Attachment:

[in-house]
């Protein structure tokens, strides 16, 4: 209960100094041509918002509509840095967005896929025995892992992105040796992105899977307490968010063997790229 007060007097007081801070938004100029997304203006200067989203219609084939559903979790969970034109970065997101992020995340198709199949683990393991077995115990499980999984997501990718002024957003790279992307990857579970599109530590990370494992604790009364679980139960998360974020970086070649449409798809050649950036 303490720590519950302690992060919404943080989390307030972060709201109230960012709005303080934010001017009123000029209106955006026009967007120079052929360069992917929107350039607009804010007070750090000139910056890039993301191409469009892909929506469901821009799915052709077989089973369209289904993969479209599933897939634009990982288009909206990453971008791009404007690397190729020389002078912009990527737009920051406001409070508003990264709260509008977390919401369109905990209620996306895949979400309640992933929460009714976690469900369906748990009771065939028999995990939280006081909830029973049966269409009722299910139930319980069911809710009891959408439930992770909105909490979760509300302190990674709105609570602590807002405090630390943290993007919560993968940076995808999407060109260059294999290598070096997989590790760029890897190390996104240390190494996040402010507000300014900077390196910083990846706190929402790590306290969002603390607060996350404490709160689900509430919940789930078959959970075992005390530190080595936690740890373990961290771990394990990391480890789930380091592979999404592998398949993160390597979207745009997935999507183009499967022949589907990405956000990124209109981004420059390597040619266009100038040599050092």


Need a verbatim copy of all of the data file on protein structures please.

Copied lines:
[in-house]
């Protein structure tokens, strides 16, 4: 209960100094041509918002509509840095967005896929025995892992992105040796992105899977307490968010063997790229 007060007097007081801070938004100029997304203006200067989203219609084939559903979790969970034109970065997101992020995340198709199949683990393991077995115990499980999984997501990718002024957003790279992307990857579970599109530590990370494992604790009364679980139960998360974020970086070649449409798809050649950036 303490720590519950302690992060919404943080989390307030972060709201109230960012709005303080934010001017009123000029209106955006026009967007120079052929360069992917929107350039607009804010007070750090000139910056890039993301191409469009892909929506469901821009799915052709077989089973369209289904993969479209599933897939634009990982288009909206990453971008791009404007690397190729020389002078912009990527737009920051406001409070508003990264709260509008977390919401369109905990209620996306895949979400309640992933929460009714976690469900369906748990009771065939028999995990939280006081909830029973049966269409009722299910139930319980069911809710009891959408439930992770909105909490979760509300302190990674709105609570602590807002405090630390943290993007919560993968940076995808999407060109260059294999290598070096997989590790760029890897190390996104240390190494996040402010507000300014900077390196910083990846706190929402790590306290969002603390607060996350404490709160689900509430919940789930078959959970075992005390530190080595936690740890373990961290771990394990990391480890789930380091592979999404592998398949993160390597979207745009997935999507183009499967022949589907990405956000990124209109981004420059390597040619266009100038040599050092």